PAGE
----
They really need 660nm because the light intensity/useable light ratio is the highest. If the ratio is low, plants will stretch to use more light.

Thread Starter


Joined Dec 19, 2011
I have very little real world experience with growing under LEDs, but my understanding is that 660nm is just one of the peaks , isn't that right? and it's for flowers/fruits

So, for the flowers/fruits this peak is the one to aim for - when the plant reaches that stage.

Why would you use 660nm for the other stage? (growing)

Isn't 520nm (blue) for the growing stage?

The cacti as far as I know need a lot of light. I will use about 25 x 1W LEDs for a surface the size of an A4. I would use more if I could fit them, we will see.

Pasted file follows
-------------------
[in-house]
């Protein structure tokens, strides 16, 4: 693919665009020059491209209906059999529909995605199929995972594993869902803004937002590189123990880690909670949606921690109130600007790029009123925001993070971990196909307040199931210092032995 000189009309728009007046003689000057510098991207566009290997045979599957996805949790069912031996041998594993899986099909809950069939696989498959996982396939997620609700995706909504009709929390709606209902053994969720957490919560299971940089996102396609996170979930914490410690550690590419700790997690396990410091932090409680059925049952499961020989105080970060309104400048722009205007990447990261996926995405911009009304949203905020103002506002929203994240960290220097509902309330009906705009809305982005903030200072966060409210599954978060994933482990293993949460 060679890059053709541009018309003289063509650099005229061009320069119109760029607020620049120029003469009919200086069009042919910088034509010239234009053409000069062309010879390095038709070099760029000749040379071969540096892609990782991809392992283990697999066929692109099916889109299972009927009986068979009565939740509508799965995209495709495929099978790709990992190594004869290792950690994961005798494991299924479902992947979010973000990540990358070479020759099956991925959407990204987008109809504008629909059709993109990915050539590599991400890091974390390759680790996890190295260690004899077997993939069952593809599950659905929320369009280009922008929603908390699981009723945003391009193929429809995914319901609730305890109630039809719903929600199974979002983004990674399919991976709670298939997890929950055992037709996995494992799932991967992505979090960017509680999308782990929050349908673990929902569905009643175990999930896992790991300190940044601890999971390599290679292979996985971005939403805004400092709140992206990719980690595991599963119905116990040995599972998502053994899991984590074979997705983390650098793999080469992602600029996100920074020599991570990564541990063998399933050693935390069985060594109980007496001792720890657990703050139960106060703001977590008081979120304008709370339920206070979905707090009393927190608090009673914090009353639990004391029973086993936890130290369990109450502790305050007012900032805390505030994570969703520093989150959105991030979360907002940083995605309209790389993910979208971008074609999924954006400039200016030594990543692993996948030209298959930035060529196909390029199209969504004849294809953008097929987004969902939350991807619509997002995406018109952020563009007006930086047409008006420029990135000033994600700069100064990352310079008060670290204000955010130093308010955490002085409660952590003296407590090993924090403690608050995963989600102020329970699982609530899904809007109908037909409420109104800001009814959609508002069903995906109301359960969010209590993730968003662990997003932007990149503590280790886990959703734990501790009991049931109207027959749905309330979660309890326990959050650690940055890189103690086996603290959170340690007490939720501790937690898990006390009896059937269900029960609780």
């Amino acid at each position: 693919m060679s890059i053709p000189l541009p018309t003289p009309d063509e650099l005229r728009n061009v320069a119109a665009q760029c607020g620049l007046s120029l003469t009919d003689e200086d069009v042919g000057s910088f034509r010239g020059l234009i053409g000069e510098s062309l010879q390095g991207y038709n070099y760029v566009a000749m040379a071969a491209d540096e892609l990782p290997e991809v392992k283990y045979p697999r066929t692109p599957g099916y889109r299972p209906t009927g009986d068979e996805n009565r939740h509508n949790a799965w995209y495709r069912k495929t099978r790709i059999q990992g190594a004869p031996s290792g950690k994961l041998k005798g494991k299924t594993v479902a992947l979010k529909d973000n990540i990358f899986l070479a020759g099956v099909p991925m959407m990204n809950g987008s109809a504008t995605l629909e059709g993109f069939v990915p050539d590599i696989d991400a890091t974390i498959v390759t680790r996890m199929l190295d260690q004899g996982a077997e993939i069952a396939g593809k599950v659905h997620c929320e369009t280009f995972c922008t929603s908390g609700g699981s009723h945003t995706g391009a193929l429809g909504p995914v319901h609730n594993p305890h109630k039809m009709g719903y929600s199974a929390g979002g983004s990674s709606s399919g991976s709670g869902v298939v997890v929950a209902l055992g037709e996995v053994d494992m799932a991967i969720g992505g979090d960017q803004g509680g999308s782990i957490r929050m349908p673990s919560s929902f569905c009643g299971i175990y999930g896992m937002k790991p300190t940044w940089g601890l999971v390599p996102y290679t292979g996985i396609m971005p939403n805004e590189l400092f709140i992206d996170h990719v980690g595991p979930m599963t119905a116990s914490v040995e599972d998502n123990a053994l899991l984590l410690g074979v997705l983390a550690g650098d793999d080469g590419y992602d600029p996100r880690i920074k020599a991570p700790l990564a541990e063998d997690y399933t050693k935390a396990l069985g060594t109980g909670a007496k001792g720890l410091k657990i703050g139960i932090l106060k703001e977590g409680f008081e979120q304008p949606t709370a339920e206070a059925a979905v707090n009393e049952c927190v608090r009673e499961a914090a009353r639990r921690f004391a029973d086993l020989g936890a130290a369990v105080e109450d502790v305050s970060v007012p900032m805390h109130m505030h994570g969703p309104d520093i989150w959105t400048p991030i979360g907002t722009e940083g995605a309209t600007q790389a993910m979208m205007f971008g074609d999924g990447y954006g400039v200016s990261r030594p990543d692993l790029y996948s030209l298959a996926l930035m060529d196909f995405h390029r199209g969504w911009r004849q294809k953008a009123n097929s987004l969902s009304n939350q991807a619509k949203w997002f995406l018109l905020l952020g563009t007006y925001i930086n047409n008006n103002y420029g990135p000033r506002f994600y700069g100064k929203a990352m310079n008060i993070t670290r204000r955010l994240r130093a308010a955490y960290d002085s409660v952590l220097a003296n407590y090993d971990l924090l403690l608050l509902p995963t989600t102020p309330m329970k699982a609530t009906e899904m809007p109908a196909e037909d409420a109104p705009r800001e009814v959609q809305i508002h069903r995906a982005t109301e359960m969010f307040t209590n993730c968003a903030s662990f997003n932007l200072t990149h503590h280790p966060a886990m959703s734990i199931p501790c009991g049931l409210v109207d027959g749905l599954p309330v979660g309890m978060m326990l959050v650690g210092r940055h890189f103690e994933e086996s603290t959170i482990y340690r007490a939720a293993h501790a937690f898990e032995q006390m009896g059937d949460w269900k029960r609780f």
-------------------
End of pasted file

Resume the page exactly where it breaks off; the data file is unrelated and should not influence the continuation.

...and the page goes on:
I just want a mini cacti garden, I'm not sure if they will ever flower because I don't think they will reach the optimal size in that small pot, but in case this would ever be possible - I've added Red and White LEDs on the plan, so 15 Blue, 5 Red and 5 White.
Red for the flowers, White because some of the light will touch part of the spectrum even if not the peaks.

If it wasn't for the idea with the flowers I would have went all Blue LEDs.

So, are you saying that contrary to the "theory", or at least what some people posted on the internet, it's better to go for Red (660nm) and only some Blue? (520nm)

Btw, from what I know - lumens mean nothing when growing with LEDs , it's just brightness , what the plants need is just sections of the spectrum